Brett Gardner headed back toward the Yankees’ dugout, bashing forearms with Gary Sanchez after bashing another ball over the wall.
Gardner was back at Yankee Stadium on Monday night and in a good place overall. He has been turning on the power from the top of the order to go with his table-setting duties.
After failing to homer in his first 18 games, the 33-year-old Gold Glove leftfielder has become a power threat. Gardner, who contributed a solo homer in the Yankees’ 4-2 win over the Royals on Monday night, has launched nine homers, scored 22 runs, driven in 19 and batted .354 in his last 21 games.
“He’s got the potential every time he steps up to the plate to hit a home run, not only here at Yankee Stadium with the short porch, but anywhere,” Aaron Judge said. “He’s kind of the firecracker at the start of this lineup that we need.”
Gardner’s firecracker-hot power surge stands out, given that he had seven homers in 148 games last season. He has 16 RBIs off homers this season and boasts a .281/.373/.527 slash line.
“I could hit 27 home runs this year and still not consider myself a power hitter,” said Gardner, who hit a career-high 17 in 2014. “My job is to get on base, put together good at-bats, see pitches, just be aggressive in the zone.”
He was hitting .350 after five games but went 5-for-44 in his next 13 games and sat at .188 with no homers and no RBIs. In his eighth game, he strained his neck and bruised his jaw in a first-base collision with the Rays’ Rickie Weeks Jr., but he missed only one game.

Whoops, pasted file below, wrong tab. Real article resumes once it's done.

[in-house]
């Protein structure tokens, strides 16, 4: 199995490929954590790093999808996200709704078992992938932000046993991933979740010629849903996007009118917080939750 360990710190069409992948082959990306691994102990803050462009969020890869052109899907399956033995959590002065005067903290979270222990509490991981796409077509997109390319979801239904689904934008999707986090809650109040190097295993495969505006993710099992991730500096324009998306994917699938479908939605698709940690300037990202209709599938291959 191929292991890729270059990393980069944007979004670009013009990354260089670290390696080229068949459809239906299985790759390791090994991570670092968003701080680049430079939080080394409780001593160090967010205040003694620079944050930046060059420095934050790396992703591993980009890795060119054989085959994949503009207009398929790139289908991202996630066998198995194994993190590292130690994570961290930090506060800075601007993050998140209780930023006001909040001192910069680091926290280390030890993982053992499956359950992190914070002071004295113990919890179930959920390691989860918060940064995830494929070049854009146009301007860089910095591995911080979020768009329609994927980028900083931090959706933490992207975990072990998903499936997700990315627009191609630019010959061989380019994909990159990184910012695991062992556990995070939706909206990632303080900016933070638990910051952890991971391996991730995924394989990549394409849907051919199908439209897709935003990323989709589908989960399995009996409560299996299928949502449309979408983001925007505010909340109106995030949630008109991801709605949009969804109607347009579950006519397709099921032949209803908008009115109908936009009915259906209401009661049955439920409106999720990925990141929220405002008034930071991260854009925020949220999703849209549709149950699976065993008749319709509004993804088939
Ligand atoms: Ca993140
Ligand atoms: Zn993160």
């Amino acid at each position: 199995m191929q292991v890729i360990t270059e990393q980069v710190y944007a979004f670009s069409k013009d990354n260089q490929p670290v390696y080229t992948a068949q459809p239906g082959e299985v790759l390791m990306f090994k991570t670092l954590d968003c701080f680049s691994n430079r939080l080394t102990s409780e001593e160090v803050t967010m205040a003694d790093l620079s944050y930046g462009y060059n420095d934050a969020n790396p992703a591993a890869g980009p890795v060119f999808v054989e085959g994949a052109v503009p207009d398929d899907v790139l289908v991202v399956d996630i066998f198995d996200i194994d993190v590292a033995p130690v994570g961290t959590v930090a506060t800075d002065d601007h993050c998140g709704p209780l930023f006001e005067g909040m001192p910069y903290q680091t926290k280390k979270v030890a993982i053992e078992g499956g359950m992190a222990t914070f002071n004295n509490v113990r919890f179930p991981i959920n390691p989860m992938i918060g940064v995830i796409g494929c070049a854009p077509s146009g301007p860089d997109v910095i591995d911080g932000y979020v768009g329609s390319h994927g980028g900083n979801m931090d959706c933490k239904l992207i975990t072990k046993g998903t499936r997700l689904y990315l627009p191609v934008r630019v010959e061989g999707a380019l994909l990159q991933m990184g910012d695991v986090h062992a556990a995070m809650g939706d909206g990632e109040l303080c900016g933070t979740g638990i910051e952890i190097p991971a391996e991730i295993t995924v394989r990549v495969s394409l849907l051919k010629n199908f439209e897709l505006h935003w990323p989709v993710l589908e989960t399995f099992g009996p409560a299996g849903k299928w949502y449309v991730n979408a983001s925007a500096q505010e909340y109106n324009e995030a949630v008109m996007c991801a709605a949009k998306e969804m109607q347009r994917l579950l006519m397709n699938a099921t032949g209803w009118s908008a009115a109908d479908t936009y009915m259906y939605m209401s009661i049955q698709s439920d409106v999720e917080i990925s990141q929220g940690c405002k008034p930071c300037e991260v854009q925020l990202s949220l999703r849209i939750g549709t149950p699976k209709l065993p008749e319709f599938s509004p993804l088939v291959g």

“I’m going to blame it on the collision,” Joe Girardi said. “Gardy is one of those guys that’s going to play beat up and is not going to really tell you exactly how it feels.”
But despite some lingering soreness, Gardner didn’t think that affected him much.
“For me, it’s just about being consistent at the plate and being in a good position with my lower half, down on my legs and driving the ball a little better and staying through the ball and being able to cover pitches in and away,” Gardner said. “I’d like to find a way of being a little bit more consistent in a good way.”
Said Judge, “What I’ve noticed is he’s not taking as many pitches.”
What also has been noticeable from this speed guy is the lack of steals. He hadn’t attempted to steal since April 10, when he swiped his fifth base in five tries.
“That’s something that I’m capable of doing in bunches, too,” Gardner said. “We’ve been scoring a lot of runs, so I haven’t real ly wanted to get thrown out on the bases or take any unnecessary chances.”
Girardi wants at least 100 runs from him. Gardner already has scored 32 times in about one-quarter of the season.
“I think all good teams in baseball that have a good offense have guys at the top of their lineup that are scoring pretty darn near close to or more than 100 runs,” Gardner said. “The last few years for us has been disappointing . . . We’ve been playing pretty good baseball, and I think we’re headed to where we want to be at. We’ve just got to keep it going.”